Now out, Bruce Jenner shines spotlight on transgender inequality
By Mary Milliken
LOS ANGELES (Reuters) - In coming out as a transgender woman, U.S. Olympic gold medalist and TV reality star Bruce Jenner made clear that while he is keen to help raise awareness about problems faced by the community, he is not self-appointing himself as a spokesman.
During a groundbreaking interview on ABC Friday night, Jenner made a case for the transgender community's fight in the United States for equality, a safer society and more acceptance and understanding - in Washington, in church, in the media.
"I would like to work with this community to get this message out. They know a lot more than I know. I am not a spokesman for the community," said the 65-year-old Jenner, now the most high-profile American to come out as transgender.
Putting such a well-known face and name to the causes of transgender people could help accelerate the drive for equality, just as high-profile endorsements gave momentum to the fight to legalize gay marriage in the United States, say people who work with the community.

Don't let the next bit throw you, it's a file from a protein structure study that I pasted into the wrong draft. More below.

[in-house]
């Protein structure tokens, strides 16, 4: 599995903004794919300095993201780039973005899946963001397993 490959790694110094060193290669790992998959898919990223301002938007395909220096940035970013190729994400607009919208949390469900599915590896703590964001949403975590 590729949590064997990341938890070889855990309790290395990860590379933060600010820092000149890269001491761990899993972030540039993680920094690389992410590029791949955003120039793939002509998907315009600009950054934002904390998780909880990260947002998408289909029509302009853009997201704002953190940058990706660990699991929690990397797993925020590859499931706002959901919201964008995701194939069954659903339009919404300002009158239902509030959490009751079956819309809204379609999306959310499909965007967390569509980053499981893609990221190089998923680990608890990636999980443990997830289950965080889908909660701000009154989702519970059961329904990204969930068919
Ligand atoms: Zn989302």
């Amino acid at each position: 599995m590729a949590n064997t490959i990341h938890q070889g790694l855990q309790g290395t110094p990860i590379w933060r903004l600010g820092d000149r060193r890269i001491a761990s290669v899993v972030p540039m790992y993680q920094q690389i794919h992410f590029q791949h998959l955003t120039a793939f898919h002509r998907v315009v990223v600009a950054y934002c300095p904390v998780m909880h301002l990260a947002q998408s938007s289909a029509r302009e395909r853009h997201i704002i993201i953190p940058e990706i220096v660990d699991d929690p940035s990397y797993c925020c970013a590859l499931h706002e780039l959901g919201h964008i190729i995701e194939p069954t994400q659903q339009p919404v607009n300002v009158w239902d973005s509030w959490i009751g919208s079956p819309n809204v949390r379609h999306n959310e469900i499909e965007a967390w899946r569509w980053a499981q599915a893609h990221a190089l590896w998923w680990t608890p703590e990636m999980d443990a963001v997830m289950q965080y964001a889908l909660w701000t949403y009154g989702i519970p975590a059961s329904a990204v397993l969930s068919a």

In the last few years, the community's visibility has been on the rise. Hollywood began to embrace transgender characters and storylines in TV shows like "Transparent" and "Orange Is the New Black," whose transgender star Laverne Cox appeared on the cover of Time magazine last year.
But mainstream acceptance of transgender people is in its infancy, making the transition hard for everyone, whether famous like Jenner or not.
"There are still a lot of haters out there and there are still a lot of people who don't fully understand it," said Barbara Warren, a psychologist and director for LGBT Health Services at Mount Sinai Health System in New York City. The initials refer to lesbian, gay, bisexual and transgender.
"The more people that are prominent and are influencers and can share and humanize the transgender experience, the more our social system will become more accepting," Warren added. Continued...